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Add BEM coding standard

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anthonydillon committed Apr 21, 2016
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BEM coding standard
===================

For a quick recap on BEM, it works by breaking down all classes in a
codebase into one of three groups:

- Block: The sole root of the component.

- Element: A component part of the Block.

- Modifier: A variant or extension of the Block.

The point of BEM is to give a lot more transparency and clarity to your
markup. BEM informs developers how classes relate to each other, which
is particularly useful in complex or deep pieces of DOM.

There are a number of common problems when working with CSS at scale,
but the major two that this document aims to solve are clarity and
confidence:

- **Clarity**: How much information can we glean from the smallest
> possible source? Is our code self-documenting? Can we make safe
> assumptions from a single context? How much do we have to rely on
> external or supplementary information in order to learn about a
> system?
- **Confidence**: Do we have enough knowledge about a system to be
> able to safely interface with it? Do we know enough about our code
> to be able to confidently make changes? Do we have a way of
> knowing the potential side effects of making a change? Do we have
> a way of knowing what we might be able to remove?
Naming convention
-----------------

#### Format

.block\_\_element--modifier

#### Example

.user\_\_name--long

Always encapsulate a component in a component name and all elements of
the component is prefixed with the component name. For example:

\<div class="user"\>

\<img src="/jeff.jpg" class="user\_\_image" /\>

\<p class="user\_\_name"\>Jeff\</p\>

\</div\>

The should be achieved by referencing parent selectors using the
ampersand character.

.user {

&\_\_image {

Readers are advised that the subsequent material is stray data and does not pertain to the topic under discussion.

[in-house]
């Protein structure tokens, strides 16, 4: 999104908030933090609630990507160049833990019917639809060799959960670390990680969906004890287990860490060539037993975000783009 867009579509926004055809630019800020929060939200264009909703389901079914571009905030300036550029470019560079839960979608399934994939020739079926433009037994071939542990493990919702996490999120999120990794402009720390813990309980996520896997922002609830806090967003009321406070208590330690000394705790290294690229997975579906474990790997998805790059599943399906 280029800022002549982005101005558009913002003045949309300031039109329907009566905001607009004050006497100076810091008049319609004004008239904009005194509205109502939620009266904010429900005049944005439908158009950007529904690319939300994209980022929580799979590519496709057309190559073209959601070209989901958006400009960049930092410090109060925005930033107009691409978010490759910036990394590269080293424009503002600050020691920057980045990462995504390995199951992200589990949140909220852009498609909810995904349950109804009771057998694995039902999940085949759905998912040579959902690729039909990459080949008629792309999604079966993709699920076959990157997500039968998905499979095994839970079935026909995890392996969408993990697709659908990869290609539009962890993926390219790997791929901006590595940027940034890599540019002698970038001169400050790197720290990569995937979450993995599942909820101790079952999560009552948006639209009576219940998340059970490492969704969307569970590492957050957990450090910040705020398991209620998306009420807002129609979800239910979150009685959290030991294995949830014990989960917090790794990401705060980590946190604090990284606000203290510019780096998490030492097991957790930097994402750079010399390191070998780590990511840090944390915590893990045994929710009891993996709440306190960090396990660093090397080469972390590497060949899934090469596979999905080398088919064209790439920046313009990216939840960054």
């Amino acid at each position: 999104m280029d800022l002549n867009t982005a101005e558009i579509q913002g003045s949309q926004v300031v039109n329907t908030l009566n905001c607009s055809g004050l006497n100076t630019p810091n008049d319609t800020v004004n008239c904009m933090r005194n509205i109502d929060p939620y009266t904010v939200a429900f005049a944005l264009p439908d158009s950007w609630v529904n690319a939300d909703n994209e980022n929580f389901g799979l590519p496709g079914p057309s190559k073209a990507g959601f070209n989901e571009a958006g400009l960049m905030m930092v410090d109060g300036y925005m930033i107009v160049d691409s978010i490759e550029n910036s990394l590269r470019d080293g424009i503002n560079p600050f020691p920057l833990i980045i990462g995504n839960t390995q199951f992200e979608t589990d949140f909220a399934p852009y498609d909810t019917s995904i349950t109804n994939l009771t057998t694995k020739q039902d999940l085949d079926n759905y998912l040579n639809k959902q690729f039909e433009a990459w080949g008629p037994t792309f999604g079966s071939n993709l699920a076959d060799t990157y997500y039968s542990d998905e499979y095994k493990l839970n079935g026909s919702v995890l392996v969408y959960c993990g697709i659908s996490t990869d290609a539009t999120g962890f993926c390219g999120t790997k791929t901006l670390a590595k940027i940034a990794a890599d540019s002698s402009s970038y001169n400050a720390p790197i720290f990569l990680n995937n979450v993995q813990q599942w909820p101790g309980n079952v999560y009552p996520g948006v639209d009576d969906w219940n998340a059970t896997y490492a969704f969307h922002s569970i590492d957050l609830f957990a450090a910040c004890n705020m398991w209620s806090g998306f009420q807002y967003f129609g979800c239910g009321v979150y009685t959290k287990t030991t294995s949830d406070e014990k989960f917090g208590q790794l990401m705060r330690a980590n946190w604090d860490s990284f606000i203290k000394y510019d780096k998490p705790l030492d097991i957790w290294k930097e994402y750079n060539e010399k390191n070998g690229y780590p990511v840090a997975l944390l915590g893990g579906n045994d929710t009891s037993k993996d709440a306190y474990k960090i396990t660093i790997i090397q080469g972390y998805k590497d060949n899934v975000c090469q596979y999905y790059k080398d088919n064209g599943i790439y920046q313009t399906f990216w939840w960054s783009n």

>
}

&\_\_name {


}

}

Targeting elements
------------------

As a developer you should only target elements in the core part of your
css styles. Such as the reset and typography. This results in all
elements that have component styling need a class attached.

Utility class
-------------

#### Format

.u-utility-name

#### Example

.u-no-border

Utility classes are styling patterns that are used across the entire
site and can be applied to modify components. We should strive to keep
this to a minimum as they lead to a lot of single style overrides.

Semantic naming
---------------

### Components

Naming components can be difficult as the name should be based on the
reasoning for the styling and not on the style being applied. Styling
can change which makes the name incorrect and confusing. Component names
can contain more than one word which are separated by a single hyphen:

.component-name

### Elements

When naming an element use a word or words that best describe the
content of the element. Again these can contain more than one word
separated by a single hyphen:

\<ul class="list"

\<li class="list\_\_item"\>\</li\>

\</ul\>

### Modifier

Modifiers should describe the reason to have overriding styling. Again
these can contain more than one word separated by a single hyphen:

#### Do not:

\<div class="row--grey"\>\</div\>

#### Do:

\<div class="row--billboard"\>\</div\>

Nesting elements
----------------

You may find you start to nest elements inside a component. This should
be done with semantically named elements. You should only have one
element name for each DOM element. For example:

#### Do not:

\<li class="nav\_\_list\_\_item"\>\</div\>

#### Do:

\<li class="nav\_\_list-item"\>\</li\>

If you find you are having trouble naming an element due to over
nesting. Consider splitting that component into smaller components that
when combined become result in the desired organism.

Example of a component with nested elements:

\<nav class="nav"\>

\<ul class="nav\_\_list"\>

\<li class="nav\_\_list-item"\>

\<a href="\#" class="nav\_\_link"\>Link\</a\>

\<li\>

\<li class="nav\_\_list-item"\>

\<a href="\#" class="nav\_\_link--promo"\>Promo\</a\>

\</li\>

\</ul\>

\</nav\>

State classes
-------------

is-, has-: Signify that the piece of UI in question is currently styled
a certain way because of a state or condition. It tells us that the DOM
currently has a temporary, optional, or short-lived style applied to it
due to a certain state being invoked.

#### Format

.[is|has]-state {}

#### Example

.is-active

.has-dropdown

This allows interactive scripts to simple toggle these classes with
confidence only state styles will be effect. Leaving component styles
uneffected.

JavaScript Namespacing
----------------------

A piece of the DOM has some behaviour acting upon it, and that
JavaScript binds onto it to provide that behaviour. If you’re not a
developer working with JavaScript, leave these well alone.

#### Format

.js-functionality

#### Example

.js-open

The idea is that -- in order to properly separate our concerns, we
should never have styling and behaviour bound to the same classes.

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